Fourth-Gen Convert

More of a C3 guy at heart, Ralph Martino didn’t plan on buying a new C4 back in 1987—yet, 25 years later, it remains one of his prized possessions.

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December 20, 2013

Like many other Baby Boomers, Ralph Martino was infatuated with fast cars from earliest childhood. While he liked just about every make and model he came across, his favorite was always Chevrolet’s sports car. So, as soon as he got a driver’s license and saved enough dough, he went on the hunt for a Corvette.

“My first Corvette was a black 1969 convertible with a 350-cubic-inch, 350-horsepower engine and four-speed manual transmission,” Martino recalls. “I purchased it in the early 1980s to fix up and have fun with. What a great car! The body and paint were basically perfect, but it needed a little engine work—including exhaust manifolds and a carburetor—and some other items, such as new tires, wheel-trim rings and a couple other things.”

After thoroughly enjoying the ’69 for a few years, Martino sold it in 1985. He then focused his attention on work and didn’t think seriously about buying another Corvette until mid-1987. Though he appreciated the well-rounded performance and modern conveniences of the new fourth-gen Corvette, the native New Jersian couldn’t get that sexy C3 styling out of his mind. “I had my sights on a used 1981 or ’82,” he remembers, “which had a body style I had always admired.”

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But before Martino could locate a suitable late-model C3, a friend steered him in a different direction: “It just so happened that a girl I knew at the time also liked Corvettes and was thinking about buying one herself, but she was interested in a new one. As it turned out, when I went to the dealership with her to check out the new Corvette model, I was floored when I saw how nice the brand-new 1988s were and how they seemed improved over the earlier C4s.”

As Martino scrutinized the gleaming new ’88 at the Chevy dealer, all thoughts of a shark-bodied car faded away. “The showroom floor model was a beautiful coupe with the Z52 package option,” he recalls, his excitement about that car still bubbling over. “It was being displayed with the hood open and was the first factory production car I had ever seen with 17-inch rims and low-profile, 40-series tires all around. At the time, only racing cars and a couple exotic cars had a setup like those. This display car just looked fantastic and really captured my attention.”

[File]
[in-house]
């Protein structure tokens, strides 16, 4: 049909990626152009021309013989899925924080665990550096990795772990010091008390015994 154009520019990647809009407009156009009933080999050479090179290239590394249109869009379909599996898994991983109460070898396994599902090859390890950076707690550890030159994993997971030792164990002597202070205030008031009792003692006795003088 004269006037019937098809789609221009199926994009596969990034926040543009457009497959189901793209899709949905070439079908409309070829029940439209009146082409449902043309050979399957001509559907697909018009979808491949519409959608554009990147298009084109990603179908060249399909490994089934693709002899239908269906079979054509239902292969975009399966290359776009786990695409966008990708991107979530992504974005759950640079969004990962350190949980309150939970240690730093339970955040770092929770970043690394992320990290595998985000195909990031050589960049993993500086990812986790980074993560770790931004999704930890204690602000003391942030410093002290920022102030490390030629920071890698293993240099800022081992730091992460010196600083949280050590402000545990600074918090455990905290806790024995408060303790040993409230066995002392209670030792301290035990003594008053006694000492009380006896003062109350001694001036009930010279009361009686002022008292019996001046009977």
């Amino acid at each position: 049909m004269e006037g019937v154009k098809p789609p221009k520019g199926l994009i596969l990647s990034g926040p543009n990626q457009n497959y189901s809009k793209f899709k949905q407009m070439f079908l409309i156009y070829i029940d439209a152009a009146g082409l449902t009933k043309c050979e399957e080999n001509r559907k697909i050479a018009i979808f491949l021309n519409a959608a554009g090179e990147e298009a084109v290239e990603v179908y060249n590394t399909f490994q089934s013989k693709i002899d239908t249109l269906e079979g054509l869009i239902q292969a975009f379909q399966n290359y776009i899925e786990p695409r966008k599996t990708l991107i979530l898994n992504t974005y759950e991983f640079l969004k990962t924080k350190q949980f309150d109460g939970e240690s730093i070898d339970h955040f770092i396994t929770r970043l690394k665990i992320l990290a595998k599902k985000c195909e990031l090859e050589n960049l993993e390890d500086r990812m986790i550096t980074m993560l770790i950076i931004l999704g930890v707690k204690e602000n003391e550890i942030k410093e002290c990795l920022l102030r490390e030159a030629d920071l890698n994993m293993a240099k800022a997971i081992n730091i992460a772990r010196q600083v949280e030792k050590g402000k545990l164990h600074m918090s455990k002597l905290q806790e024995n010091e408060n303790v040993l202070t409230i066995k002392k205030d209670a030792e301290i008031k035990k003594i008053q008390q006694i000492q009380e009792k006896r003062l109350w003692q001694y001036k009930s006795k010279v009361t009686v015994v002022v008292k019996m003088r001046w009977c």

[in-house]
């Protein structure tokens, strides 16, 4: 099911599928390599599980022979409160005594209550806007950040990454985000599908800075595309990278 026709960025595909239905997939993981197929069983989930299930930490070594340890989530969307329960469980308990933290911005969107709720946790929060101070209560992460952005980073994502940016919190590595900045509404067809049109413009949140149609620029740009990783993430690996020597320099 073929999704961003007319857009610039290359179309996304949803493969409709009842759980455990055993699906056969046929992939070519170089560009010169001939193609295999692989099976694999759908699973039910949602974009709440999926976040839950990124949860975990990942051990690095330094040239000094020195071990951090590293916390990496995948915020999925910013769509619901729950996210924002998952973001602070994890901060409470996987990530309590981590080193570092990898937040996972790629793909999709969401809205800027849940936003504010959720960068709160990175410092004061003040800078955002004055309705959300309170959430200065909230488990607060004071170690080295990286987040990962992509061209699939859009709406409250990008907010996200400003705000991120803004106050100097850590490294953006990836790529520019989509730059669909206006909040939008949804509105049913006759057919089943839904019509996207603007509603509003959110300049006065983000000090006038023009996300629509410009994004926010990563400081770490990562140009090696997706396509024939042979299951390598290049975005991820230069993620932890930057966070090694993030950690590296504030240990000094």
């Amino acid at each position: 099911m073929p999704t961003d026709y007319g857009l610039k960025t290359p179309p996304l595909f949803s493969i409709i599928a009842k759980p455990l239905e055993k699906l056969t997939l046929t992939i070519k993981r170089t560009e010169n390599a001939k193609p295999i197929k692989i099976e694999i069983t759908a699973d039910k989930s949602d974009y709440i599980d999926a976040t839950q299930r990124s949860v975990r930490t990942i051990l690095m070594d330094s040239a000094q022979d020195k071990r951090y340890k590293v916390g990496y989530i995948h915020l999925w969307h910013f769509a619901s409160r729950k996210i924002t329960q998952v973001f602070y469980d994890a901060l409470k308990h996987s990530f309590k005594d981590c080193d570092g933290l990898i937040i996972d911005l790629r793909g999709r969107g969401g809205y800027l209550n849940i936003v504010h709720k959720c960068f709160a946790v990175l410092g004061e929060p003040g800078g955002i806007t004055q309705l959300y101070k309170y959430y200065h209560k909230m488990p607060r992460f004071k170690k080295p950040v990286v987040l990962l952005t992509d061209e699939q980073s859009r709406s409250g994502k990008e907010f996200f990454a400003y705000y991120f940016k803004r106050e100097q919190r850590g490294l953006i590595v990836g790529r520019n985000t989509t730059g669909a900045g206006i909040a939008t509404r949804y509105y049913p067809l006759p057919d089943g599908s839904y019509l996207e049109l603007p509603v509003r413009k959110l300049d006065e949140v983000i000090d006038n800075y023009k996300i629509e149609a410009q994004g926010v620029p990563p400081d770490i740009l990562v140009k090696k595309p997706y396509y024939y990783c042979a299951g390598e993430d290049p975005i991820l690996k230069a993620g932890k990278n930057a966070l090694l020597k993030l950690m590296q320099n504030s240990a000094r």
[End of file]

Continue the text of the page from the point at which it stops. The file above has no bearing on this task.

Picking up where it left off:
The deal was sealed after Martino took a new ’88 for a test drive. Though its output rating of 245 horsepower sounded anemic compared with his previous Corvette’s 350 ponies, the car was faster than he expected. According to Martino, it was a completely different animal: “My ’69 Corvette had the history of the muscle-car era of the 1960s, and although it was great to drive and look at, it had more of a raw hot-rod feel, which in a sense it really was; the new 1988 was a much more refined Corvette. Its handling ability was supposedly almost unheard of for that time period. That’s all it took, I was sold and decided to buy a new one.”

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Rather than make any compromises, Martino opted to forego buying something off the showroom floor and instead ordered his new Corvette exactly the way he wanted it. That meant a black-on-black coupe with a manual transmission and the Z52 Sport Handling Package. He also checked off the boxes for leather seat covers, the six-way adjustable power driver’s seat, blue tint glass roof panel, rear window and side mirror defoggers, and Delco-Bose stereo with cassette. In mid-December 1987, only a few weeks after the order was placed, the dealership called Martino to let him know his car was in.